Developing countries are falling behind in the latest global sprint to end the coronavirus pandemic, according to a new report from the World Health Organization (WHO). Rich countries have bought too much COVID-19 vaccine, dosing it enough to immunize their populations, says an international vaccine surveillance body.
Most poor countries have not been able to practice getting vaccines, while most of the vaccines were received by the richest countries in the world through a network of organizations such as WHO and the United Nations Children's Fund (UNICEF ), the U.S. Centers for Disease Control and Prevention (CDC), and others.
Activists warn that 9 out of 10 people in the poorest countries will miss the COVID-19 vaccine next year. One estimate estimates that the world's poorest countries will not receive any vaccines by 2024.
World Bank President David Malpass warned that the global recession could delay decades of progress in developing countries, and said that a COVID-19 pandemic would lead to an increase in deaths from diseases such as malaria, dengue and The tuberculosis. Given that more than two-thirds of the world's population live in developed countries (excluding China) and are threatened by a global pandemic, the United Nations calls on countries to translate expressions of international solidarity into meaningful global action. To mitigate this impending disaster, United Nations Secretary-General Ban Ki-moon has called for trillions of dollars in aid to the world's poorest and least prepared countries.
When fronts change, developing countries will suffer the most, and while the world's richest countries face varying degrees of success and failure, the developed world will also suffer. This means that developing countries will offer more support to their development than they would if it were a crisis that only affected them. Companies based in developed countries that receive financing and supplies will commit to creating a platform for the benefit of all, regardless of their country of origin.
If many countries in developing countries change course, they will be able to cope with the worst consequences of massive global poverty, rather than deteriorate in a world of massive poverty. There is no doubt that Covid19 will hit both developing and developing countries hard, because physical distancing is almost impossible in those countries, and health systems would be unable to cope with the effects of a global crisis in their health systems.
Many developing countries have adopted the technology in the last decade, adapting it to local conditions in response to pandemics. In the event of a post-pandemic pandemic, use of technology is unlikely to decline and is likely to increase in developing countries. As the world economy becomes digitized and responds to the "needs" of its citizens, developed countries will continue to grow. The gap between the number of people in rich countries getting vaccinated and those in developing countries is widening, "says Dr. Michael O'Neill, director of the Center for Infectious Diseases at the University of California, San Francisco.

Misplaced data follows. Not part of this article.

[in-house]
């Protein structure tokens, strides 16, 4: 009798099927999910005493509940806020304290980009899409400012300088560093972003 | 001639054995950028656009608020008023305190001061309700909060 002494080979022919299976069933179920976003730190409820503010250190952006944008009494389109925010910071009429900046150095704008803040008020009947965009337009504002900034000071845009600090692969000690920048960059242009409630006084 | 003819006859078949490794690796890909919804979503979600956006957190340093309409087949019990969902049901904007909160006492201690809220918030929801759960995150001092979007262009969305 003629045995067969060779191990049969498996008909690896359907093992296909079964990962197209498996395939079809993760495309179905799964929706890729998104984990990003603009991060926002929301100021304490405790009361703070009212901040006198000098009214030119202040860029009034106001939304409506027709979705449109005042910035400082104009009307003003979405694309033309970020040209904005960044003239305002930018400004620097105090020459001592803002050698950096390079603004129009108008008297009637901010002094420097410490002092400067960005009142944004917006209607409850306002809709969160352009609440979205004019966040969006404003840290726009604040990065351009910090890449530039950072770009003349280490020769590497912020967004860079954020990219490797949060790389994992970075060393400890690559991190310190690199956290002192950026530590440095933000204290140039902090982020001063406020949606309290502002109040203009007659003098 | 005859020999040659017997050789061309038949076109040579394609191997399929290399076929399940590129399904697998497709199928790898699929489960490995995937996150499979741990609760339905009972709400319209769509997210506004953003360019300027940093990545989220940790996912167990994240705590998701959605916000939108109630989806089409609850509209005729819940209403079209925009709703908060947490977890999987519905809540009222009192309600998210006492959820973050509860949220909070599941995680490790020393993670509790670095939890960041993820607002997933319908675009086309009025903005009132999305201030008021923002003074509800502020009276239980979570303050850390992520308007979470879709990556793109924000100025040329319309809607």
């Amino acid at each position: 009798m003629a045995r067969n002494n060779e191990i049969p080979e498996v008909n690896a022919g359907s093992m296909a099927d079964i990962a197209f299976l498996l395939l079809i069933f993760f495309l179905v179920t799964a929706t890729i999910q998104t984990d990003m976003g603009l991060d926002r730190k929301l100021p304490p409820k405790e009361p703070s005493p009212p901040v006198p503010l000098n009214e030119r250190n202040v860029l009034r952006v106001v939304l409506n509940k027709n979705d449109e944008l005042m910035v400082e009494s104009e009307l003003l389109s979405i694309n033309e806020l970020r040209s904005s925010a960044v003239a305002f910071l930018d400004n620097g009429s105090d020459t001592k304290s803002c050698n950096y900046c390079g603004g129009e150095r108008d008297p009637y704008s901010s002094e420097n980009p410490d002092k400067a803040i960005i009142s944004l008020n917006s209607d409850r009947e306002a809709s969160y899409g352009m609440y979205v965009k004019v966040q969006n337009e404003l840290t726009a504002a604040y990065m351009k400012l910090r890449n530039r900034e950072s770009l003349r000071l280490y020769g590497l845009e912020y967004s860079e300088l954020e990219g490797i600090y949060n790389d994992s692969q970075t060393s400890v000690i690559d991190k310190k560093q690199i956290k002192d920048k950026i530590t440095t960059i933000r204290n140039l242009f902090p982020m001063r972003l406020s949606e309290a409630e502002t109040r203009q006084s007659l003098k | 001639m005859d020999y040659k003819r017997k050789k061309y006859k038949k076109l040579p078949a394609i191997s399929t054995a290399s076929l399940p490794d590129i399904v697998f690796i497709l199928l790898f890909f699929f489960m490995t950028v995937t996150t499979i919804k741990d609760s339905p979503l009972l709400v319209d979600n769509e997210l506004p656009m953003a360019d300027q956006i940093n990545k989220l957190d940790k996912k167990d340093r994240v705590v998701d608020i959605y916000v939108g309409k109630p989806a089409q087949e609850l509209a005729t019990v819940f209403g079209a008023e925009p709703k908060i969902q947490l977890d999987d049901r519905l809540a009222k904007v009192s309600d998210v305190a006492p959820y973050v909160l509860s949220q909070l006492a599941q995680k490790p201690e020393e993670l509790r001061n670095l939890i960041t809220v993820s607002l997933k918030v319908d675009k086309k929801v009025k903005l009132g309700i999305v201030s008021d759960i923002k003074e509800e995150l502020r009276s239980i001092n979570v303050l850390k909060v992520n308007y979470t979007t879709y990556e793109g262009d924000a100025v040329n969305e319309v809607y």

Countries like China, which is easing its blockade, are beginning to offer greater types of medical donations to less developed countries. If the poorest countries don't have easy access to vaccines, they can be sidelined so that the rich countries get them first, he says.
Millions of poor in developing countries live in shacks where local conditions make it difficult for developed countries to apply preventive measures. A high percentage of students in developing countries have access to the Internet at home, many are mobile, and many live in rural areas with little or no electricity or water.
Unlike the pandemic that has affected developing countries, a galloping number of cases has been registered in the first group, the most affected countries, along with China, so far Europe and North America. The place in Asia where the majority of the 19 deaths worldwide were recorded was the Arabian Peninsula, but now it fits the picture better. In addition to their high death rate, developing countries are home to more than half of the people who do not use the Internet and to more than a third of the people worldwide who do not have mobile broadband.
Developing countries tend to be poor and strive for economic and social progress, but their infrastructure is not as well established as that of Europe and the United States. By "developing countries" I mean those that the World Bank classifies as countries with a population of less than 1.500 billion people, or about half of the world's population.
Developing countries in Asia, Africa, Latin America, and the Caribbean differ in that they have fewer resources to control viruses. The World Bank is also working with these countries on the review, but they do not have the necessary infrastructure to treat the vaccines or to get them where they are needed. So what can poor countries do in the face of a pandemic, and how can rich countries help them?